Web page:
Goldmann, Freund and Foley.
The City of Hackensack appeals from a Law Division judgment in favor of the County of Bergen for condemnation by the county of certain lands in the City of Hackensack and appointing three commissioners to examine and appraise the property and to assess the damages for the taking, including the damage, if any, resulting to any remaining property.
The lands in question comprise a tract of some 11 acres with riparian rights on the Hackensack River. The city had sold these lands to defendant S. Goldberg & Co., Inc. (Goldberg), with the requirement that it construct a building costing no less than $300,000 on or before November 1, 1962. In the event Goldberg failed to do so, it was to pay the city taxes in an amount equal to that which would be assessed against a $300,000 building. Goldberg did not contest the condemnation in the trial court and will abide by our determination.
The complaint, filed December 20, 1961, alleges that the Bergen County Board of Chosen Freeholders had, by resolution, determined that it was necessary to acquire the 11-acre tract for improvement and enlargement of the site and facilities of the county court house and administrative building. (It was, however, recognized on the adjourned return date of the order to show cause, about to be mentioned, that the acquisition was for jail facilities.) The county having been unable to acquire the property by agreement, the board authorized its acquisition by condemnation. The persons named as having an interest were Goldberg as owner, and the city by reason of its deed reservations. The complaint demanded judgment against them and the appointment of three commissioners in accordance with the Eminent Domain Act, R.S. 20:1-1 et seq. , as amended and supplemented.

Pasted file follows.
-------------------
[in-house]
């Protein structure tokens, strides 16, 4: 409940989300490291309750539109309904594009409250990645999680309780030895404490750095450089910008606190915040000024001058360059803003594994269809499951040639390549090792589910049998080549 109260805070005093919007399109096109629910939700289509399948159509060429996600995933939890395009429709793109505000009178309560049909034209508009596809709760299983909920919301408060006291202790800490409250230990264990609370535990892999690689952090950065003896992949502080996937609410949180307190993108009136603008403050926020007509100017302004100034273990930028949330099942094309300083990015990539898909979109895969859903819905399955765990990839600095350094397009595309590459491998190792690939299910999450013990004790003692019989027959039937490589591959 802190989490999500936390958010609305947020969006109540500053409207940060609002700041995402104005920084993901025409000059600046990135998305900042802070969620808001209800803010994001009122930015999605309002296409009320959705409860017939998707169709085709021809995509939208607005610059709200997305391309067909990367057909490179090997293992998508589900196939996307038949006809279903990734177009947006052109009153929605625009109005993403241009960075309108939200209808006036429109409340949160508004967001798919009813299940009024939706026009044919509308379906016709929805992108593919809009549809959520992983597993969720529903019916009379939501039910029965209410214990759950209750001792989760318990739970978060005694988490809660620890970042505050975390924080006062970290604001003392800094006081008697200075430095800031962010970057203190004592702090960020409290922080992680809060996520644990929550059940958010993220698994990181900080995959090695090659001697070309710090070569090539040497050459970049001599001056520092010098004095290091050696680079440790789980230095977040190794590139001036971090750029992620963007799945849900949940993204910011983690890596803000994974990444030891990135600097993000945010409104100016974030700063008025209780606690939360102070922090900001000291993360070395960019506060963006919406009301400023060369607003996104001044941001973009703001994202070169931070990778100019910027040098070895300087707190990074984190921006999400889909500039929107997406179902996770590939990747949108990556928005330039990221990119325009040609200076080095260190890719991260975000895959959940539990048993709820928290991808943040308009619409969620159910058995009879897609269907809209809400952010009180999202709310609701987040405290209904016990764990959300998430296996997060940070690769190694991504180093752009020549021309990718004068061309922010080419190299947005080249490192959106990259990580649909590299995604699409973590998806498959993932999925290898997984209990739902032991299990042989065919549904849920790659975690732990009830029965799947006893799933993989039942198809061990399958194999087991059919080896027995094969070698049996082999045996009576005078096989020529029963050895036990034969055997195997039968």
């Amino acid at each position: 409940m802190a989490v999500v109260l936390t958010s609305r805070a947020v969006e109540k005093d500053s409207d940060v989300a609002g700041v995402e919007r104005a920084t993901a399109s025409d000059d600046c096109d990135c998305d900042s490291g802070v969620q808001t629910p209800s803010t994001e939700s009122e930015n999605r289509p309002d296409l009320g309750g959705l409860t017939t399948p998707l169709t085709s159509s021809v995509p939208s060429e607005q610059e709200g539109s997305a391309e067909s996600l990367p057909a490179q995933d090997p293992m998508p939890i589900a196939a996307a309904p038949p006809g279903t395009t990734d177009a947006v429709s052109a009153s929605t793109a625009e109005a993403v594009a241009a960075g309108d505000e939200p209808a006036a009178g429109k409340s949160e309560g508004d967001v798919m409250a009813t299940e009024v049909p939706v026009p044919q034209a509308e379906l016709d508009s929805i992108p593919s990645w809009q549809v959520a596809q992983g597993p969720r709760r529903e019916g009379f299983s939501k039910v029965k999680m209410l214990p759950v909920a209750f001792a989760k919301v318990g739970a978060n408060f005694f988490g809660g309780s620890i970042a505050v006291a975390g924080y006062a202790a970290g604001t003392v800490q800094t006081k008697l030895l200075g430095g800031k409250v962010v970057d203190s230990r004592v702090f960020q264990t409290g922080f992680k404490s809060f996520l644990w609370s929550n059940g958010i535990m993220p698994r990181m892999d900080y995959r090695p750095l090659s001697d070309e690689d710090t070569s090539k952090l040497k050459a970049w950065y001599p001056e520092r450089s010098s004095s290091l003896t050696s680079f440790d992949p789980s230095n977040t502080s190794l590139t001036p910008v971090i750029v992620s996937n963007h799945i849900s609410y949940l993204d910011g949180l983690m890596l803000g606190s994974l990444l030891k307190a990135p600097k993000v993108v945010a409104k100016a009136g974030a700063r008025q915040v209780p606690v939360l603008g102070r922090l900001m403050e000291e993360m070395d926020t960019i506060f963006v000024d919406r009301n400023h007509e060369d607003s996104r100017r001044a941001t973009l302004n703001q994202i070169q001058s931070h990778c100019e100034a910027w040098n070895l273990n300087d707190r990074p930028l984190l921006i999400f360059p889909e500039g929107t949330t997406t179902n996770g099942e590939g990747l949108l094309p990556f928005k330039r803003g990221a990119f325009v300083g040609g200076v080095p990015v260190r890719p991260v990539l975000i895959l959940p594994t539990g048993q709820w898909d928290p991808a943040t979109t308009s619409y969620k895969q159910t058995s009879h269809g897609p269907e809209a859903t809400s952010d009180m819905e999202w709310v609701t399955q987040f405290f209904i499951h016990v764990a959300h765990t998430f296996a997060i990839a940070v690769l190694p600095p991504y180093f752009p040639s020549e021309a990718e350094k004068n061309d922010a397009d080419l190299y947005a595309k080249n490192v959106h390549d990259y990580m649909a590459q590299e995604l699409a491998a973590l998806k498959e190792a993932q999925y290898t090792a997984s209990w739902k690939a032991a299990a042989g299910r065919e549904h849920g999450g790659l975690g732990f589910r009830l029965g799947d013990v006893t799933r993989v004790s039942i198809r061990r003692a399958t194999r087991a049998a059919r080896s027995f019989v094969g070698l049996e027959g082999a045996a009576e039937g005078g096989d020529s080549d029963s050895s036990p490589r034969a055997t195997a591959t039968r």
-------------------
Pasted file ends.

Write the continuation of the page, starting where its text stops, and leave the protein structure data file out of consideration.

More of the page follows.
Upon the filing of the complaint and its accompanying affidavit, the court ordered defendants to show cause on January 12, 1962 why judgment should not be entered granting the relief prayed for. At the request of the city, the return day was continued to February 2 and further time granted for the filing of an answer. The city's answer admits the county's power to condemn. By way of affirmative defenses the city alleged:
(1) It had voluntarily cooperated in the Bergen County Sewer Authority's sewerage development project, not only because it would benefit the city but would make available for industrial development, with resultant tax ratables, lands formerly used by the city for sewage disposal. Condemnation would frustrate the development and was therefore arbitrary and unreasonable.
(2) The 11-acre tract was unique and valuable land, suitable for industrial development, and for the county to acquire it represented an unwarranted and unnecessary use of tax revenues, and was arbitrary and unreasonable.
(3) There was no public necessity for the condemnation of this particular tract since adequate county lands existed on which the expanded jail facilities could be placed. To condemn the tract would therefore be an abuse of reasonable discretion.
(4) The county's action was discriminatory because it placed additional burdens on the city as the county seat, other lands outside the city limits being available and more appropriate for the proposed development.
On the adjourned date of the order to show cause, counsel for the city stated that he did not question the authority of the county to condemn, nor did the city charge fraud or bad faith. He insisted, however, that the condemnation amounted to an abuse of discretion, as asserted in the affirmative defenses. The trial court pointed out that these allegations did not constitute proof, and he called upon counsel to produce his witnesses. He said he was not prepared to do so, although insisting that he was entitled to produce evidence. The judgment under appeal was then entered.
At oral argument counsel agreed that we might examine and refer to the freeholder board resolution authorizing the condemnation and ...